Brief History of BulanBy: Antonio Gilana
The name “Bulan” went through several transformations.
In the local Bulaneno dialect, it has several meanings. It may mean the month of the year, or the moon, or a luminary. According to a local historian, the great Valerio Zuñiga, the last meaning, taken in its intrinsic sense, is the more accepted term, due to the historical fact narrated by the “mga gurangan”, the old inhabitants of the town. They said that one night, a Spanish scouting expedition coming from the old seaport of Ticao sailing northward and at the level of the seacoast of Otabi, saw a big and beautiful luminary, the moon, from the right side of their ship. Some of the natives who accompanied the Spanish explorers as guides and crew members, showed happiness and excitement when they saw the moon which had caused their happiness. In memory of this happening, the Spaniards named the place, “Bulan” when they landed.
Another version goes that one moonlit night, two fishermen ashore were apportioning their catch when the Spaniards who landed in the place approached them for information about the place. Thinking that they were being asked about the full moon rising in the east, they answered, “Bulan”.
Historical records however show that our place was first identified as “Bililan”, then later on as “Builan”, ad then more later, “Bulan”.
Archeological evidences point out that long before the coming of the Spaniards, the coasts of Sorsogon were already thriving with communities and settlers dating back to as early as 4,000 B.C., when the Indonesians reached Southern Luzon. The archeological findings excavated in San Juan, Magsaysay and Gate, which were evaluated to belong to the Ming and Sung dynasty support the theories of historical researchers that the southernmost tip of Luzon, mentioned by Beyer and other historians, probably including Bulan, showed signs of civilization as far as 960 A.D. Golden crowns, believed of exist from 91 B.C. to 79 A.D., were also excavated in Bulan.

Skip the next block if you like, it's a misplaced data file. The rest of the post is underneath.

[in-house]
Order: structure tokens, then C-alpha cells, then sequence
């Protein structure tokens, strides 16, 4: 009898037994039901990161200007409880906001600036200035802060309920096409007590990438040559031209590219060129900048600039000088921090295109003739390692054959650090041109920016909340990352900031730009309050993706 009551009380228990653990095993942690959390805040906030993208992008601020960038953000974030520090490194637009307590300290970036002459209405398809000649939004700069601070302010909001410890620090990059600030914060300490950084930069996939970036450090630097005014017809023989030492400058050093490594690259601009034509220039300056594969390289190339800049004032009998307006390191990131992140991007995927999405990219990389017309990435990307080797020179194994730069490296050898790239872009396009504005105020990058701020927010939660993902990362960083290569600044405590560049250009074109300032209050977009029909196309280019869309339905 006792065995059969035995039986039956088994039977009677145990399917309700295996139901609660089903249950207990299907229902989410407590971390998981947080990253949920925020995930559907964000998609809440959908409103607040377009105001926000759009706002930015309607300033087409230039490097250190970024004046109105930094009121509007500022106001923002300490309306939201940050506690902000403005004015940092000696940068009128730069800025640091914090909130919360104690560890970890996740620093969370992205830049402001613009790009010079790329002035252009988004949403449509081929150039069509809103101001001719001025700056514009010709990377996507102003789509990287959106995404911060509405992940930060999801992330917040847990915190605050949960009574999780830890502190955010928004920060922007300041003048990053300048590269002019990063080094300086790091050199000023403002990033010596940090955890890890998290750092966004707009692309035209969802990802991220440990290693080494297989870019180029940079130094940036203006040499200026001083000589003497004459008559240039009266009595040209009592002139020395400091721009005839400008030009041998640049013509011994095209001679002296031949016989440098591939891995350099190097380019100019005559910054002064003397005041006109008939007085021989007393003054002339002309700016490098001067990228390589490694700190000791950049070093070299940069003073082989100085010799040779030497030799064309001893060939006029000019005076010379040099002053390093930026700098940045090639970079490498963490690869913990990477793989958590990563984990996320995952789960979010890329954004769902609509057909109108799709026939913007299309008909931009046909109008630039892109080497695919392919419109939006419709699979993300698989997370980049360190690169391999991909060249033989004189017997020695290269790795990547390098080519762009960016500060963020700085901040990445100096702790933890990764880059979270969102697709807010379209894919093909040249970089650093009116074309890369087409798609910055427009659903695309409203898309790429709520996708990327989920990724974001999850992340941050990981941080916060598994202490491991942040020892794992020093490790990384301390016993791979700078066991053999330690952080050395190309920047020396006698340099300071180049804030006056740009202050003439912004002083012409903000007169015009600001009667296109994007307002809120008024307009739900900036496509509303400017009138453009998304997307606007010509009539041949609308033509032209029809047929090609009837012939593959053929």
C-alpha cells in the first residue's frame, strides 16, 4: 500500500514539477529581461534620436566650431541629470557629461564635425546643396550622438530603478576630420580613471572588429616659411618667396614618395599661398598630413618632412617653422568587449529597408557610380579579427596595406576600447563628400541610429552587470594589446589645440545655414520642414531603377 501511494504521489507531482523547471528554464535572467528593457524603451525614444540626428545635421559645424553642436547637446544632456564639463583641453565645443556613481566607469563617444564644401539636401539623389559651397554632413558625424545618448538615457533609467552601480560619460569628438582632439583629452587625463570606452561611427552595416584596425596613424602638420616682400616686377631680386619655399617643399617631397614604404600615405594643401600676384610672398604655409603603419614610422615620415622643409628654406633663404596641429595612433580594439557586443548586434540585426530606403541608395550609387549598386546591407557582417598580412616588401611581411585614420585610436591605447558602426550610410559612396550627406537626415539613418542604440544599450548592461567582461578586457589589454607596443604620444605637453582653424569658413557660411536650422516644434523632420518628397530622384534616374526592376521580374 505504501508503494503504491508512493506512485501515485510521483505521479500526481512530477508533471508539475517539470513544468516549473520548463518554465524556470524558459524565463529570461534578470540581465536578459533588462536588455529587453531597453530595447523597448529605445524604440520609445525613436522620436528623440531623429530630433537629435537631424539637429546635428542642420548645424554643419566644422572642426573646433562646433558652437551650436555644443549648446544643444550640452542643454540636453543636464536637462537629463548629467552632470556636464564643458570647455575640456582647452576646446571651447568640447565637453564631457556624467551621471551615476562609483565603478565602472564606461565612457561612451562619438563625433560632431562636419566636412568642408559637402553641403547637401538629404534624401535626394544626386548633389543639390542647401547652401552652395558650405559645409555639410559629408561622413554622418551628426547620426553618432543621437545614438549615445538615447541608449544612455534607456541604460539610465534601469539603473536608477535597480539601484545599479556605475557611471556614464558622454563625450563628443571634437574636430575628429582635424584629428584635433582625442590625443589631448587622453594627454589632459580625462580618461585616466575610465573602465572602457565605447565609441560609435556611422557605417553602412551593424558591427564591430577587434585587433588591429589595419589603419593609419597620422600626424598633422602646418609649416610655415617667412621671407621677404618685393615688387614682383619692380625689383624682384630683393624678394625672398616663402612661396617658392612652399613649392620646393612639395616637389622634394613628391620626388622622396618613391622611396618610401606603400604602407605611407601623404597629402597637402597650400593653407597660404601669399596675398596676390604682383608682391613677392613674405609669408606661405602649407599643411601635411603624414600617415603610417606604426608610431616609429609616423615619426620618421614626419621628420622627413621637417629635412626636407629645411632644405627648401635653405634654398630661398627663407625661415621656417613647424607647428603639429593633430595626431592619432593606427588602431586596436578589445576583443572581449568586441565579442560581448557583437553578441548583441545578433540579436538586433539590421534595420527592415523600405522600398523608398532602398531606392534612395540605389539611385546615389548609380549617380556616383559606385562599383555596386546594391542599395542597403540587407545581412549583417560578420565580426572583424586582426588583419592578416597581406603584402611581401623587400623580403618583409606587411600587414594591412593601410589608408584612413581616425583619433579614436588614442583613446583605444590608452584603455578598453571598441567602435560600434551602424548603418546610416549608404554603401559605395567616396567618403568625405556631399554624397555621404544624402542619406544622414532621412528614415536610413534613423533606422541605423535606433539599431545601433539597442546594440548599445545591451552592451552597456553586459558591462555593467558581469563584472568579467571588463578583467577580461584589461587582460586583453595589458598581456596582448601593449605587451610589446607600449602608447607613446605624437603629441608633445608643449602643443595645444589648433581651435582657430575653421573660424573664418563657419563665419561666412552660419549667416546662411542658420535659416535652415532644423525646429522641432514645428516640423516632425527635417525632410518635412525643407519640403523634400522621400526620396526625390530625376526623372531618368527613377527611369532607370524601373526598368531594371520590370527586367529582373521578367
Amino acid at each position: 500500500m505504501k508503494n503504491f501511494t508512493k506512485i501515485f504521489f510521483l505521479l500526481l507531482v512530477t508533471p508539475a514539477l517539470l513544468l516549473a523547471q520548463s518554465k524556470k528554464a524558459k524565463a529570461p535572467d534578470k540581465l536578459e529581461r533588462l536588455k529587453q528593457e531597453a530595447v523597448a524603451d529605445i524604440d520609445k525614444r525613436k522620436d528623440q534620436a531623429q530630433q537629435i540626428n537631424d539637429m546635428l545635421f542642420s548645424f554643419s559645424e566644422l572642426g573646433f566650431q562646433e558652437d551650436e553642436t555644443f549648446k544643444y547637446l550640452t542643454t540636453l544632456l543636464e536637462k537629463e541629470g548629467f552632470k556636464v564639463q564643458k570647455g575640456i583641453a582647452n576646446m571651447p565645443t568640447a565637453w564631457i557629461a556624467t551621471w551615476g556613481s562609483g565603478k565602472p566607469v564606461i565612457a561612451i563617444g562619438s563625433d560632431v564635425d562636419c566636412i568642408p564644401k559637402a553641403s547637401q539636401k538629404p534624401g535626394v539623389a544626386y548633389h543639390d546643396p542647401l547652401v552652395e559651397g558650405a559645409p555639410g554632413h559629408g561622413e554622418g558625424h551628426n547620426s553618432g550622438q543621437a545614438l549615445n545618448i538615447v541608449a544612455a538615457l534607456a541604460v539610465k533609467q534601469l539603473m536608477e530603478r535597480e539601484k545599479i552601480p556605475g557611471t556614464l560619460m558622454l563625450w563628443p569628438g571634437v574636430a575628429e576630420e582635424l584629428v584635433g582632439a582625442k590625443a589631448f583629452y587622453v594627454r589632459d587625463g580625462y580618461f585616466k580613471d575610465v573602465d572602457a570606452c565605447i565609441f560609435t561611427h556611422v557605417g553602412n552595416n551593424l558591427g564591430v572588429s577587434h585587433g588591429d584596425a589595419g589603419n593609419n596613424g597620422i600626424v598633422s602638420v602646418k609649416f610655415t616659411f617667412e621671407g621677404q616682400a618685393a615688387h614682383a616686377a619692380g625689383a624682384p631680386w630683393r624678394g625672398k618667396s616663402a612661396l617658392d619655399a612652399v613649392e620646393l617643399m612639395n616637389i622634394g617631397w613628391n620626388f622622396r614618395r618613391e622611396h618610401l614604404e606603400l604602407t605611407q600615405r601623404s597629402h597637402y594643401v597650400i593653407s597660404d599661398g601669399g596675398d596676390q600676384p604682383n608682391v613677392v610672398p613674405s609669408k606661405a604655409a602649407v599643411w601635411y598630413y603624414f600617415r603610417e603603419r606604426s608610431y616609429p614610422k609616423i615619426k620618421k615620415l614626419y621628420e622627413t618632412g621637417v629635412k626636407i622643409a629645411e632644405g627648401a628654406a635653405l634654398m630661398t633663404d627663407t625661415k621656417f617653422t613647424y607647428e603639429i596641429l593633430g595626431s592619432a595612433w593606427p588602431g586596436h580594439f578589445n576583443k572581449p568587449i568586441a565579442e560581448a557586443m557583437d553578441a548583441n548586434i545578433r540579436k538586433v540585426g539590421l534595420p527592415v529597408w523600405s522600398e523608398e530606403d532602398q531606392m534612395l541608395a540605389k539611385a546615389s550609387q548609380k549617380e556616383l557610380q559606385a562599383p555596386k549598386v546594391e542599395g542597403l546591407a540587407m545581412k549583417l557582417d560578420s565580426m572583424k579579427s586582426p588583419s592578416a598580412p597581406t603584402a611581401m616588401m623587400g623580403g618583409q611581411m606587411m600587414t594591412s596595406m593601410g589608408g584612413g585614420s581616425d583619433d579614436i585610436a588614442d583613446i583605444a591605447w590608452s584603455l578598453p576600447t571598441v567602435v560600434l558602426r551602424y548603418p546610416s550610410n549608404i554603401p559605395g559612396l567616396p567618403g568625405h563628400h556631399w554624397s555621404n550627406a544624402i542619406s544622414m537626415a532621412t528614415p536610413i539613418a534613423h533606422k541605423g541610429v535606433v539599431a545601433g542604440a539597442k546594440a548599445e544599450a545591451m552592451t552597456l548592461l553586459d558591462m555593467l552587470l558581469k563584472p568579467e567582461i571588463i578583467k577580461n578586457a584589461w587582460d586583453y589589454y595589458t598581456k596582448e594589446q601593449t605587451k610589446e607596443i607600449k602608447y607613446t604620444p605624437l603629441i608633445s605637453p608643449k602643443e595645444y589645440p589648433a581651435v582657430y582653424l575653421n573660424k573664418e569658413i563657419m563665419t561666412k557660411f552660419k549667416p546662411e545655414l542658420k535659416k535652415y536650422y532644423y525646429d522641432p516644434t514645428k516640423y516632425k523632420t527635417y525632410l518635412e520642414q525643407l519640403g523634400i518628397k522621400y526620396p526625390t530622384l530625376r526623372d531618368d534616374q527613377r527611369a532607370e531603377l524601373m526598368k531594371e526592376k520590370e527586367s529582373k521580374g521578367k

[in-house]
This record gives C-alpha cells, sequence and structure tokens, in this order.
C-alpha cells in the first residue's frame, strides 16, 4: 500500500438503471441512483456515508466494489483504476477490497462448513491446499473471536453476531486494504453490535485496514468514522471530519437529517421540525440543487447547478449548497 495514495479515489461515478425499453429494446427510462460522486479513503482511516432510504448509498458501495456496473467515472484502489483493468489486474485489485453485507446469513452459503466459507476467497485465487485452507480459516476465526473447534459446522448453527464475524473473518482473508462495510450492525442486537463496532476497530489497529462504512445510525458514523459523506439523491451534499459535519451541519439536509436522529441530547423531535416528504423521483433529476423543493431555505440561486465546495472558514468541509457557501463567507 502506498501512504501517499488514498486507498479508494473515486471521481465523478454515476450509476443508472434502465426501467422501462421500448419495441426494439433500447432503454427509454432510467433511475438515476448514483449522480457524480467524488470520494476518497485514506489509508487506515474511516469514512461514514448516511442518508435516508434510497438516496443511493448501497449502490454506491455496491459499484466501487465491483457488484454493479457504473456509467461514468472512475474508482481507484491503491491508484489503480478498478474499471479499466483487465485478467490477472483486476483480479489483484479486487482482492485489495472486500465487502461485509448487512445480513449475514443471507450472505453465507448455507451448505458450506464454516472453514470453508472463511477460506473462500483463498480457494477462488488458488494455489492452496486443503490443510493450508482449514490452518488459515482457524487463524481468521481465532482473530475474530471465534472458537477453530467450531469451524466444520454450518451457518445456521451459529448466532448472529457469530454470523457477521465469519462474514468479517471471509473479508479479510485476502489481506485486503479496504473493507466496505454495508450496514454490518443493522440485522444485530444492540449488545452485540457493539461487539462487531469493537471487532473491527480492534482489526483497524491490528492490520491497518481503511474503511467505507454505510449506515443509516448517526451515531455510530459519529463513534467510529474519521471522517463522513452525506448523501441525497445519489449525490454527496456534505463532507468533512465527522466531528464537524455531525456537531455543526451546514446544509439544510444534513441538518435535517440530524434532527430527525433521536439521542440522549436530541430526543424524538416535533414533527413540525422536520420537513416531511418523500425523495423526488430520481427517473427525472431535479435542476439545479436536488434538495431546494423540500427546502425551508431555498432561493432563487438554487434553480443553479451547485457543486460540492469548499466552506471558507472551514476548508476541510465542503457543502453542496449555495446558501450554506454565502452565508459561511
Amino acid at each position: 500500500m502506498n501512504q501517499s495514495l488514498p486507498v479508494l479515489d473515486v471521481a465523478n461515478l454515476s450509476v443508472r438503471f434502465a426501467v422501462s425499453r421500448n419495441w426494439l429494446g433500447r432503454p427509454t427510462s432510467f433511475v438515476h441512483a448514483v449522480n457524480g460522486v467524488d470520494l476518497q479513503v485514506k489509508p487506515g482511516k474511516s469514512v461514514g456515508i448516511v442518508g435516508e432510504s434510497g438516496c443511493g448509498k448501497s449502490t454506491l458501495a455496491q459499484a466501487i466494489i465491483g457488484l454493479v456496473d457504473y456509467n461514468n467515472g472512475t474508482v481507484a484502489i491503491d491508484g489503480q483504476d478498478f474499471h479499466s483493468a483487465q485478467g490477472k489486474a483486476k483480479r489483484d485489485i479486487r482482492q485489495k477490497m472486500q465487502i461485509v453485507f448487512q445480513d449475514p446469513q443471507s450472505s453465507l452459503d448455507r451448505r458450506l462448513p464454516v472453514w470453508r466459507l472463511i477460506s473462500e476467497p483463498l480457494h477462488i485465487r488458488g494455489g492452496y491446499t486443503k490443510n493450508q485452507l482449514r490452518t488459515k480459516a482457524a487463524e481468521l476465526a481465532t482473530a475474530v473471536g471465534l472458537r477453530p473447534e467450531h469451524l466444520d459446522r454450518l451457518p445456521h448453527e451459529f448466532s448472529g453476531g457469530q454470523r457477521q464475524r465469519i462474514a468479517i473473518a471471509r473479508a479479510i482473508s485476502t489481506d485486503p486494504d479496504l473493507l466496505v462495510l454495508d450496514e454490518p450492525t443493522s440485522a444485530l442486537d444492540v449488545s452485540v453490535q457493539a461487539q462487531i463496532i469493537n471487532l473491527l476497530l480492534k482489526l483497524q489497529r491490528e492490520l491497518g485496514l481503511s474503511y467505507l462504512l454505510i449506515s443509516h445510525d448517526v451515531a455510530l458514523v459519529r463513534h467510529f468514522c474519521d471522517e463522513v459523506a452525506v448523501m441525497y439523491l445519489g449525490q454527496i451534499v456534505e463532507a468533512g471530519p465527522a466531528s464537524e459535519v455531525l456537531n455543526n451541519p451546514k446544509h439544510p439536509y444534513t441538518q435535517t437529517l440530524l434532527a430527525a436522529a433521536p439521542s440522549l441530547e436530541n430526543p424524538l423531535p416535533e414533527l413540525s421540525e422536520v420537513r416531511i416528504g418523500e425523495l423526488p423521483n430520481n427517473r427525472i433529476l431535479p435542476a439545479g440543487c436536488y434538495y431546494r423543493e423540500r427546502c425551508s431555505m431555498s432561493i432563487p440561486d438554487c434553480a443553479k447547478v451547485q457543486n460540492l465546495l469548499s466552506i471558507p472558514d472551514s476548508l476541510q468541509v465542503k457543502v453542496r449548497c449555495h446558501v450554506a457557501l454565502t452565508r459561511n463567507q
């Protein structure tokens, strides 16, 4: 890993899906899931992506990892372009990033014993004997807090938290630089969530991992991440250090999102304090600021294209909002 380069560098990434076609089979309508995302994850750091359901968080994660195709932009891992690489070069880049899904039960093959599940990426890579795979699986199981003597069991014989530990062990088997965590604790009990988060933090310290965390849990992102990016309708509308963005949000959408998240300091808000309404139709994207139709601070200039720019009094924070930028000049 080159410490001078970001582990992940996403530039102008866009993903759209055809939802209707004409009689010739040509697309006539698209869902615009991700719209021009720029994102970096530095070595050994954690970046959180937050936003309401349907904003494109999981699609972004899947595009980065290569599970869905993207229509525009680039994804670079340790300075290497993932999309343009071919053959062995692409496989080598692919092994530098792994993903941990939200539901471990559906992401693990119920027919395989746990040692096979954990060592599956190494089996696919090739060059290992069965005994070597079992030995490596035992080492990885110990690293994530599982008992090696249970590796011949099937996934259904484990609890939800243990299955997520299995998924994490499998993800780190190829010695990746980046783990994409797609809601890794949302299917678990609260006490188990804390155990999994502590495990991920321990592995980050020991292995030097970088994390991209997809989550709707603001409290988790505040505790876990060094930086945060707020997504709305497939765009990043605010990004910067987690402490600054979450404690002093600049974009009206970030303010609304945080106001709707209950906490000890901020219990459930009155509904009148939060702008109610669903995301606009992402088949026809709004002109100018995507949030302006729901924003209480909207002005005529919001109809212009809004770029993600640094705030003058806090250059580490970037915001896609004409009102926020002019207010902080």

Historical records disclose that in 1569, an expedition led by Captain Luis Enriquez de Guzman and Fray Alonzo Jimenez, an Augustinian Friar, reached Sorsogon soil and found a small settlement of natives engaged in fishing and farming. This settlement was believed to be Otavi. It was in Otavi where Fr. Jimenez, together with Fr. Juan Orta, celebrated the first Mass in Luzon.
On May 16,1572, Capitan-General Miguel Lopez de Legazpi divided what is now Sorsogon province into various encomiendas, and he allotted “Bililan”(Bulan) as a royal encomienda, which together with “Uban”(Juban) has a population of 280 or 70 whole tributes.
In 1583, the Franciscans began their evangelical work in Sorsogon. Subsequently in 1646, the Franciscans formed Gate as a visita of Bulusan. In January 1690, “Builan” was constituted as a pueblo civil and Gate was chosen as the town site. Fray Diego de Yepes assumedadministration of the town and at the same time its parish priest. He left Bulan sometime in 1696.
The growth of Bulan as a town, however, would be arrested as it began to suffer from the pressures of intense Moro raids in Sorsogonwhich lasted up to the middle of the 19th century. In 1746, a very devastating Moro attack destroyed Gate, which was 12 kilometers distant from the coast. Bulan was plundered and razed to the ground. Scores of natives were killed and injured. Women and children were taken as captives. Those who were able to survive escaped the town, fleeing to the hills and hinterlands, totally abandoning the town. For the next 55 years Bulan was erased from the maps.